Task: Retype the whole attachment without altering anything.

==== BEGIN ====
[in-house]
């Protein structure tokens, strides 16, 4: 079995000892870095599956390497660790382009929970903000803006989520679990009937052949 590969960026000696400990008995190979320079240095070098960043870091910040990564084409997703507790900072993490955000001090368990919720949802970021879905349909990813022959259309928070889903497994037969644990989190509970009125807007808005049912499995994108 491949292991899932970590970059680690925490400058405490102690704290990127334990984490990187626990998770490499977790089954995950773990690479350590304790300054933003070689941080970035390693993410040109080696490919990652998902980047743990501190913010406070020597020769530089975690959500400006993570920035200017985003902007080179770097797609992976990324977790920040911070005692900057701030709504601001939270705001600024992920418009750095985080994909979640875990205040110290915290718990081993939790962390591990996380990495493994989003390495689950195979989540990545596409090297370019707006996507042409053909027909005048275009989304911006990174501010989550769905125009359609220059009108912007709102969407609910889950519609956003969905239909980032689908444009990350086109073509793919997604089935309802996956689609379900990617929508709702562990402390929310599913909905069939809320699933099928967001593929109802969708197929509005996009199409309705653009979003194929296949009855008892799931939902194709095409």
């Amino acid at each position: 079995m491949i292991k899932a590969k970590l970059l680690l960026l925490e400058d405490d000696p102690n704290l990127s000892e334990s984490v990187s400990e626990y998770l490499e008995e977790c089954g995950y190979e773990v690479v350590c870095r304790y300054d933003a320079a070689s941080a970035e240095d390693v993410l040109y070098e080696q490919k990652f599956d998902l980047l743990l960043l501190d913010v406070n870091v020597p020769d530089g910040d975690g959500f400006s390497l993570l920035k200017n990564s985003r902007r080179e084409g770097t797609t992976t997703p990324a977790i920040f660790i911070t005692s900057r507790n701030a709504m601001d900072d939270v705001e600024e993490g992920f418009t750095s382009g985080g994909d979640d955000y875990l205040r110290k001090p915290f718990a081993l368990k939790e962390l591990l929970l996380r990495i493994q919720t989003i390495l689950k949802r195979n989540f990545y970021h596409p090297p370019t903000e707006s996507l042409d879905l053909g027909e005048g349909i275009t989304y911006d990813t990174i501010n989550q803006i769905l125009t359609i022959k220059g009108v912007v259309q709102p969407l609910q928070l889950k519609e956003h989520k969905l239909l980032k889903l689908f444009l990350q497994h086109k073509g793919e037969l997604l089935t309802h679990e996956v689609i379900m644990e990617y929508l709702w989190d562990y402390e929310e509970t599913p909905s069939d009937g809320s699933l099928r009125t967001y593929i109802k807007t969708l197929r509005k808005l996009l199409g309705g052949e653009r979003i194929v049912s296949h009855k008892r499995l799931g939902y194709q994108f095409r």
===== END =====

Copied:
[in-house]
């Protein structure tokens, strides 16, 4: 079995000892870095599956390497660790382009929970903000803006989520679990009937052949 590969960026000696400990008995190979320079240095070098960043870091910040990564084409997703507790900072993490955000001090368990919720949802970021879905349909990813022959259309928070889903497994037969644990989190509970009125807007808005049912499995994108 491949292991899932970590970059680690925490400058405490102690704290990127334990984490990187626990998770490499977790089954995950773990690479350590304790300054933003070689941080970035390693993410040109080696490919990652998902980047743990501190913010406070020597020769530089975690959500400006993570920035200017985003902007080179770097797609992976990324977790920040911070005692900057701030709504601001939270705001600024992920418009750095985080994909979640875990205040110290915290718990081993939790962390591990996380990495493994989003390495689950195979989540990545596409090297370019707006996507042409053909027909005048275009989304911006990174501010989550769905125009359609220059009108912007709102969407609910889950519609956003969905239909980032689908444009990350086109073509793919997604089935309802996956689609379900990617929508709702562990402390929310599913909905069939809320699933099928967001593929109802969708197929509005996009199409309705653009979003194929296949009855008892799931939902194709095409």
């Amino acid at each position: 079995m491949i292991k899932a590969k970590l970059l680690l960026l925490e400058d405490d000696p102690n704290l990127s000892e334990s984490v990187s400990e626990y998770l490499e008995e977790c089954g995950y190979e773990v690479v350590c870095r304790y300054d933003a320079a070689s941080a970035e240095d390693v993410l040109y070098e080696q490919k990652f599956d998902l980047l743990l960043l501190d913010v406070n870091v020597p020769d530089g910040d975690g959500f400006s390497l993570l920035k200017n990564s985003r902007r080179e084409g770097t797609t992976t997703p990324a977790i920040f660790i911070t005692s900057r507790n701030a709504m601001d900072d939270v705001e600024e993490g992920f418009t750095s382009g985080g994909d979640d955000y875990l205040r110290k001090p915290f718990a081993l368990k939790e962390l591990l929970l996380r990495i493994q919720t989003i390495l689950k949802r195979n989540f990545y970021h596409p090297p370019t903000e707006s996507l042409d879905l053909g027909e005048g349909i275009t989304y911006d990813t990174i501010n989550q803006i769905l125009t359609i022959k220059g009108v912007v259309q709102p969407l609910q928070l889950k519609e956003h989520k969905l239909l980032k889903l689908f444009l990350q497994h086109k073509g793919e037969l997604l089935t309802h679990e996956v689609i379900m644990e990617y929508l709702w989190d562990y402390e929310e509970t599913p909905s069939d009937g809320s699933l099928r009125t967001y593929i109802k807007t969708l197929r509005k808005l996009l199409g309705g052949e653009r979003i194929v049912s296949h009855k008892r499995l799931g939902y194709q994108f095409r």